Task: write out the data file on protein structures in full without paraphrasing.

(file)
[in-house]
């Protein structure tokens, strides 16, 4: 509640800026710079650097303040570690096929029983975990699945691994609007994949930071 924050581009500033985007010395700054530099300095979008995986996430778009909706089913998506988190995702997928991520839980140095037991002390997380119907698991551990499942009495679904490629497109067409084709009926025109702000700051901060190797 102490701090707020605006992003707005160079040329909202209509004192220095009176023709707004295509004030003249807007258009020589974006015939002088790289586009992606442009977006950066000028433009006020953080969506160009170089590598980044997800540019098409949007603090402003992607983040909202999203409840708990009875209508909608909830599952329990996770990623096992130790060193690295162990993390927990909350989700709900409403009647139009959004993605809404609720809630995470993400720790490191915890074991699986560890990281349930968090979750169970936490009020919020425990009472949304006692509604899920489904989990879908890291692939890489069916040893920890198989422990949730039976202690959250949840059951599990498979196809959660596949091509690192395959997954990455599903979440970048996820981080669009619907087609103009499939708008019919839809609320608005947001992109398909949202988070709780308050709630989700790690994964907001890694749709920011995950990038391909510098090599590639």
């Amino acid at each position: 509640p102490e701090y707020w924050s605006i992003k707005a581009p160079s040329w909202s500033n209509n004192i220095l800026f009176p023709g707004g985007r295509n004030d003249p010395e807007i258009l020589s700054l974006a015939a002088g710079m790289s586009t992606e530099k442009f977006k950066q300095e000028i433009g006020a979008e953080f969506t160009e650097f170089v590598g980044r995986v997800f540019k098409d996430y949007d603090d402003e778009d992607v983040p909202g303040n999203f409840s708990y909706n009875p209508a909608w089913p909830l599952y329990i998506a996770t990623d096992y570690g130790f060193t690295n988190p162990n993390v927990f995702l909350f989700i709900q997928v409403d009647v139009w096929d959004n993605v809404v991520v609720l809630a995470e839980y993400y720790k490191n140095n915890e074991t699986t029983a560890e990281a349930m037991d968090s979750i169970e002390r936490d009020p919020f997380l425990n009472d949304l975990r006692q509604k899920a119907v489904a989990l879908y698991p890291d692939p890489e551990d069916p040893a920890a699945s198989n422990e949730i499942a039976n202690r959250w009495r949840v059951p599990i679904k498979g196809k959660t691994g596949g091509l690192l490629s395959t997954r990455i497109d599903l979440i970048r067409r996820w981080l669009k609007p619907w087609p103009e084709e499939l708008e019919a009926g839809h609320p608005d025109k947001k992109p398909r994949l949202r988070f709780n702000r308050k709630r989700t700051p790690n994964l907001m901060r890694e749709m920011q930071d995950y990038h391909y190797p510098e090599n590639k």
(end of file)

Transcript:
[in-house]
């Protein structure tokens, strides 16, 4: 509640800026710079650097303040570690096929029983975990699945691994609007994949930071 924050581009500033985007010395700054530099300095979008995986996430778009909706089913998506988190995702997928991520839980140095037991002390997380119907698991551990499942009495679904490629497109067409084709009926025109702000700051901060190797 102490701090707020605006992003707005160079040329909202209509004192220095009176023709707004295509004030003249807007258009020589974006015939002088790289586009992606442009977006950066000028433009006020953080969506160009170089590598980044997800540019098409949007603090402003992607983040909202999203409840708990009875209508909608909830599952329990996770990623096992130790060193690295162990993390927990909350989700709900409403009647139009959004993605809404609720809630995470993400720790490191915890074991699986560890990281349930968090979750169970936490009020919020425990009472949304006692509604899920489904989990879908890291692939890489069916040893920890198989422990949730039976202690959250949840059951599990498979196809959660596949091509690192395959997954990455599903979440970048996820981080669009619907087609103009499939708008019919839809609320608005947001992109398909949202988070709780308050709630989700790690994964907001890694749709920011995950990038391909510098090599590639």
């Amino acid at each position: 509640p102490e701090y707020w924050s605006i992003k707005a581009p160079s040329w909202s500033n209509n004192i220095l800026f009176p023709g707004g985007r295509n004030d003249p010395e807007i258009l020589s700054l974006a015939a002088g710079m790289s586009t992606e530099k442009f977006k950066q300095e000028i433009g006020a979008e953080f969506t160009e650097f170089v590598g980044r995986v997800f540019k098409d996430y949007d603090d402003e778009d992607v983040p909202g303040n999203f409840s708990y909706n009875p209508a909608w089913p909830l599952y329990i998506a996770t990623d096992y570690g130790f060193t690295n988190p162990n993390v927990f995702l909350f989700i709900q997928v409403d009647v139009w096929d959004n993605v809404v991520v609720l809630a995470e839980y993400y720790k490191n140095n915890e074991t699986t029983a560890e990281a349930m037991d968090s979750i169970e002390r936490d009020p919020f997380l425990n009472d949304l975990r006692q509604k899920a119907v489904a989990l879908y698991p890291d692939p890489e551990d069916p040893a920890a699945s198989n422990e949730i499942a039976n202690r959250w009495r949840v059951p599990i679904k498979g196809k959660t691994g596949g091509l690192l490629s395959t997954r990455i497109d599903l979440i970048r067409r996820w981080l669009k609007p619907w087609p103009e084709e499939l708008e019919a009926g839809h609320p608005d025109k947001k992109p398909r994949l949202r988070f709780n702000r308050k709630r989700t700051p790690n994964l907001m901060r890694e749709m920011q930071d995950y990038h391909y190797p510098e090599n590639k």